In opposing the relief being sought the third respondent submits that Rule 352 of the High Court Rules of Zimbabwe makes it mandatory for any sale in execution to be advertised, and in casu the sale was advertised on two occasions. It is submitted further that the third respondent was a genuine purchaser who responded to the adverts and what she and the second respondent did when the sale was effected was within the confines of the law. The respondent sought reliance on Chizikani v CABS.
In my view the starting point is the examination of the Magistrate’s Court Rules and the provisions thereof relating to the attachment of and sales in execution of immovable property. Order 26 Rule 7(2) provides for the attachment of an immovable property by service of the warrant of execution on the execution debtor as owner thereof, the Registrar of Deeds and all other interested parties including bondholders and any occupiers of the property in question. The Messenger is also required to ascertain whether there is any claim ranking in priority to that of the execution creditor and inform the same accordingly. The Messenger is also enjoined in terms of subrule 4 of the same to require the debtor to deliver to him all documents relating to title in the property.
From the circumstances of this sale it is not in doubt that the Messenger did not ask the fourth respondent to deliver documents in proof of ownership of the immovable property, as such documents would have shown that the property sought to be attached was jointly owned with the applicant who could not by any stretch of the imagination be described as an execution debtor thereby entitling the Messenger to attach and sell in execution her half share in the immovable property. The applicant as a joint owner to the stand would be entitled to deal with her property in a manner she found appropriate. This includes alienation of her share. It is inconceivable and legally impossible that her share could be lawfully attached and sold in execution without causa. As there was no attachment in respect of the applicant’s half share of the immovable stand it could not be sold in execution to satisfy the first respondent’s claim against the fourth respondent.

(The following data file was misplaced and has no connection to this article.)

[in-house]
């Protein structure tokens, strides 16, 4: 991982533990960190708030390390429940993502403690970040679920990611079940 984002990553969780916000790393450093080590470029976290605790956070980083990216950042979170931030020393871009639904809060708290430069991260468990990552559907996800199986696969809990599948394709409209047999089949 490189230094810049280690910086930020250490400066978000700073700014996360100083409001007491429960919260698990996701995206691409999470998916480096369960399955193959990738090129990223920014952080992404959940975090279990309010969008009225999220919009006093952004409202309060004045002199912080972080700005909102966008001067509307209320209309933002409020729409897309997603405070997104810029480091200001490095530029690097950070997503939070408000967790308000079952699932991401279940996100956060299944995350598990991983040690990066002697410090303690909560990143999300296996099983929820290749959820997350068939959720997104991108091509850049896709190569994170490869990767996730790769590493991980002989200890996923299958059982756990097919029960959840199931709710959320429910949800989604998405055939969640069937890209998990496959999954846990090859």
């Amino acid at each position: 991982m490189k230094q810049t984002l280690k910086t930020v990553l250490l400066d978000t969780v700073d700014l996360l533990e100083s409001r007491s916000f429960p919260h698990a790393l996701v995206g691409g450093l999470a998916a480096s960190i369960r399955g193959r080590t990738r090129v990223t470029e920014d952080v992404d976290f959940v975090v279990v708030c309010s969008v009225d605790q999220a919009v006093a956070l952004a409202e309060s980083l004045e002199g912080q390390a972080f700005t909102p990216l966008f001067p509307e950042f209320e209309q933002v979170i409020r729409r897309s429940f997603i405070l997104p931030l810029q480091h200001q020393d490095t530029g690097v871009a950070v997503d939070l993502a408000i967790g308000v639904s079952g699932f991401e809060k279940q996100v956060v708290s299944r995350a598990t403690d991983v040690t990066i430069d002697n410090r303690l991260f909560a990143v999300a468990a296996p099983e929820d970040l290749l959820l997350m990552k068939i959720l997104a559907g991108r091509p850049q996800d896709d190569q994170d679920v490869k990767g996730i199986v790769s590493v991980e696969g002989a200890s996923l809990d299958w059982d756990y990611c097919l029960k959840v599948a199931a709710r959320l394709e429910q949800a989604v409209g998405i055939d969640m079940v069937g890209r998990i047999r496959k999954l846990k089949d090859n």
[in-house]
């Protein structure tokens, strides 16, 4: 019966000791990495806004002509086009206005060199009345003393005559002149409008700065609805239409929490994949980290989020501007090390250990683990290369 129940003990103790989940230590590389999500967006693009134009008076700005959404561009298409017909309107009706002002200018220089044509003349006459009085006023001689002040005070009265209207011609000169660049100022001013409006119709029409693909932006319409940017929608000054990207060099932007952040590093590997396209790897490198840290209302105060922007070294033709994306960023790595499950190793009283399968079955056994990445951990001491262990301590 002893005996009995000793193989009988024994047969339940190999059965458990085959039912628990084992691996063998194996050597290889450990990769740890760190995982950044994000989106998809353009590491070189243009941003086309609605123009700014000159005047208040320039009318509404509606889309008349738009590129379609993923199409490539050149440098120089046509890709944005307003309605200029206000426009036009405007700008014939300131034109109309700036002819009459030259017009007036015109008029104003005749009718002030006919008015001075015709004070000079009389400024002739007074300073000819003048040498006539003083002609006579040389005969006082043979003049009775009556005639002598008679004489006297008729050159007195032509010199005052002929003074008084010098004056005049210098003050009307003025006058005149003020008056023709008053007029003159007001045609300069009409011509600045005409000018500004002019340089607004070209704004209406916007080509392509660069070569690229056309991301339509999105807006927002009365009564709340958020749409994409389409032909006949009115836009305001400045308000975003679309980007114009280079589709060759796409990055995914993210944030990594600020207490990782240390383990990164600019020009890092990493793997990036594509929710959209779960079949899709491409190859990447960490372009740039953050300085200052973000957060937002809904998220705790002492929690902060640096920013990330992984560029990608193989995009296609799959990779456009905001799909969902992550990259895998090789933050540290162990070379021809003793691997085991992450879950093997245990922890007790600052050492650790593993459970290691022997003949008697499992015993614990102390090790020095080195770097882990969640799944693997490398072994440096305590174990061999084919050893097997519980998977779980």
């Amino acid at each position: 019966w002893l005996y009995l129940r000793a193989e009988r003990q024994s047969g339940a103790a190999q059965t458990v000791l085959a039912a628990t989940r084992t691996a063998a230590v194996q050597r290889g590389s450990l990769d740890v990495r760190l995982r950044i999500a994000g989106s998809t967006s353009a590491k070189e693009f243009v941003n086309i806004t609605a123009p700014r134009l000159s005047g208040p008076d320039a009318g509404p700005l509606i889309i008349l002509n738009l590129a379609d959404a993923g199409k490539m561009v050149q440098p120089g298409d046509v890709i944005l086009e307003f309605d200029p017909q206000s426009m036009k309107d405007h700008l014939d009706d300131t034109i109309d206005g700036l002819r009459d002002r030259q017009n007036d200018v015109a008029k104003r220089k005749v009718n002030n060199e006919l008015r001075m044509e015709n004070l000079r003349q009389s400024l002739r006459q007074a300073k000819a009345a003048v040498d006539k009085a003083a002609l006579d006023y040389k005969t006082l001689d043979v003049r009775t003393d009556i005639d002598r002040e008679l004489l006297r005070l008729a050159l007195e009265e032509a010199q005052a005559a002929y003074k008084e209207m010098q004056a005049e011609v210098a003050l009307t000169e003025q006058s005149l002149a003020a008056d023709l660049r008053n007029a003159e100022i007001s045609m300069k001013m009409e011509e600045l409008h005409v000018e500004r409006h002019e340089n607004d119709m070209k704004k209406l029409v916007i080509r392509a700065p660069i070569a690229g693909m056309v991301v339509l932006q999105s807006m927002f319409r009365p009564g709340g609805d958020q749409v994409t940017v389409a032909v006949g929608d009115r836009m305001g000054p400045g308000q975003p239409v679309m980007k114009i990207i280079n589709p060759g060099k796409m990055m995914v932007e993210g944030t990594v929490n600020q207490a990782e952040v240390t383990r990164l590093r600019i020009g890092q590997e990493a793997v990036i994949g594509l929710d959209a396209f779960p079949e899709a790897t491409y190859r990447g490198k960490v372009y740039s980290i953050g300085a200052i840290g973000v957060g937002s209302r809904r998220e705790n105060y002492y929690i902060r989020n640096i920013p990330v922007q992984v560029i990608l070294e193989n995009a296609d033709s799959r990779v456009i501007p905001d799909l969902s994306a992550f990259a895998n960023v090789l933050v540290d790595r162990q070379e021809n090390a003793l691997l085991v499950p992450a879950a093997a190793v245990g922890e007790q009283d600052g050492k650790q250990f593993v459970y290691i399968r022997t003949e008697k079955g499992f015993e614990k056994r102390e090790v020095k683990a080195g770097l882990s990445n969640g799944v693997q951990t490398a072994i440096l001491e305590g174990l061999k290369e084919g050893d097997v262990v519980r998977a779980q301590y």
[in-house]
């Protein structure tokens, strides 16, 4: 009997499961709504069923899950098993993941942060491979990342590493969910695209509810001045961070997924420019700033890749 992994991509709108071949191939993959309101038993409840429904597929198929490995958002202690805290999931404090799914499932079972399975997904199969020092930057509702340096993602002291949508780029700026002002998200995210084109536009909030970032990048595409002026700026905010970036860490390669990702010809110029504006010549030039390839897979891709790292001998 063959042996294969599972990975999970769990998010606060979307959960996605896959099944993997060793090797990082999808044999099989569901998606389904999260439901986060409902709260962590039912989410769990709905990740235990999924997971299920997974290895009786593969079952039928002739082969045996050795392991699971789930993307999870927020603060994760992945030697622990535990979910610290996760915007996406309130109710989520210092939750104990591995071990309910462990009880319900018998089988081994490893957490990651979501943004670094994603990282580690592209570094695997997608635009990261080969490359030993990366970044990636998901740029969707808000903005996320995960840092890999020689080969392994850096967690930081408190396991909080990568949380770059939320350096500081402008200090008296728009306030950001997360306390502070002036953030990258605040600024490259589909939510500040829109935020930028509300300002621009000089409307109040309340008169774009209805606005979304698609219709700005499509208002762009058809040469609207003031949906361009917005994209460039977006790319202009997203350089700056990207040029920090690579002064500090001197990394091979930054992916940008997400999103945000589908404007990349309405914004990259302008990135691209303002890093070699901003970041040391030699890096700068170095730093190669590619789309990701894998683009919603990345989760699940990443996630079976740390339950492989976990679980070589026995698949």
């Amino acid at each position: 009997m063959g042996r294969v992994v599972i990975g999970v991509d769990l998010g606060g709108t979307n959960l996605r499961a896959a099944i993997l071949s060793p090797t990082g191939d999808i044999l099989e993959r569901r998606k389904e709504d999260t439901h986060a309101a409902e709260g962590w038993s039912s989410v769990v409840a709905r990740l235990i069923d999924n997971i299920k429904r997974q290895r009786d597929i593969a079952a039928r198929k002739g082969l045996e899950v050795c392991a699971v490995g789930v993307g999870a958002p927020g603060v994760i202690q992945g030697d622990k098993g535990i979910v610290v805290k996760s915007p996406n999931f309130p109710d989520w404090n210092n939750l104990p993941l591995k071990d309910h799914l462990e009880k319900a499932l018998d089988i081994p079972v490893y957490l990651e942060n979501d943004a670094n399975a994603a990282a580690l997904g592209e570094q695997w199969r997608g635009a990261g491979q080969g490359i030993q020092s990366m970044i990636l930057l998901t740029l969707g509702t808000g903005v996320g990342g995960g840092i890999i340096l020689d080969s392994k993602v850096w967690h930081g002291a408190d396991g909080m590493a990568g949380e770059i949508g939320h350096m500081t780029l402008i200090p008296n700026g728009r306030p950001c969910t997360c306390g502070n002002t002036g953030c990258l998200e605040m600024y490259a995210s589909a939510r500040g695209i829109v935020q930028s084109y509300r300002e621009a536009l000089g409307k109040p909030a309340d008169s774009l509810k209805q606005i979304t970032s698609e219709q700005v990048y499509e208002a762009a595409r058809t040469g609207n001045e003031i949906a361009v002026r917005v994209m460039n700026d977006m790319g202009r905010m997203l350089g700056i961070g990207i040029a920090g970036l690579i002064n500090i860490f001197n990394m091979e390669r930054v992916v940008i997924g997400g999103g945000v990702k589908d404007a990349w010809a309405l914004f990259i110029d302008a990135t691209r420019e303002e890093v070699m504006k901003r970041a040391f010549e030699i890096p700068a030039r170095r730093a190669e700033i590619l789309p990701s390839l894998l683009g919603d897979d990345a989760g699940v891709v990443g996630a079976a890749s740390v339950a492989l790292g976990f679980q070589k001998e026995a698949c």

I find merit in the submission by the applicant that the sale was defective from the onset as the property of an innocent party was attached and sold in execution.
It was the contention of the applicant that an owner has the right to deal with his or her property as he or she wishes and in this instance in view of the defective sale the transfer could not be effected as the applicant would have to consent to the transfer. Indeed it is incomprehensible how the third respondent would be able to take transfer as the Messenger would have only been able to sign transfer documents on behalf of the fourth respondent.
The further contention on behalf of the respondent is that she was a bona fide purchaser who was not privy to the events that occurred prior to the sale. That may be the true position , the question however that asks is whether the bona fide of the purchaser would validate a sale in execution the basis of which was defective from the attachment of the item eventually sold. In this matter it is not the sale per se which is being impugned, rather it is the whole process from the attachment to the very sale itself. The sale is not capable of being divorced from the process of attachment and as long as that is defective from the point of view that the property of a party who was not a party to the dispute had been mistakenly attached when no debt was owing would render such an attachment a nullity. In those circumstances it is irrelevant whether or not the purchaser was bona fide.
In the result the applicant succeeds and an order is granted in her favour in the following terms:-
1. The sale in execution in respect of Case No 19871/2000 in the Magistrate’s Court Harare in respect of Stand No 215 Glen Lorne Township 8 of 10140A Salisbury Township held on the 5th October 2001 held by the second respondent and the subsequent purchase by the third respondent be and is hereby set aside.
2. That the first and second respondents be and are hereby ordered to instruct their conveyancers to stop any transfer process of the stand 215 Glen Lorne Township 8 of Lot 40A Glen Lorne Salisbury
3. The third respondent pays the costs of this application.
Madanhi & Associates, legal practitioners for applicant
Scanlen Holderness, legal practitioners for lst respondent
The Messenger of Court Harare, for 2nd respondent
Gutu & Chikowero, legal practitioners for 3rd respondent
See Bhura v Lalla 1974(1) RLR31
See Cairns’ Executors v Gaarn 1912 AD181, Silber v Ozen Wholesalers (Pty) Ltd 1954 (2) SA 345,Bhura v Lalla (supra)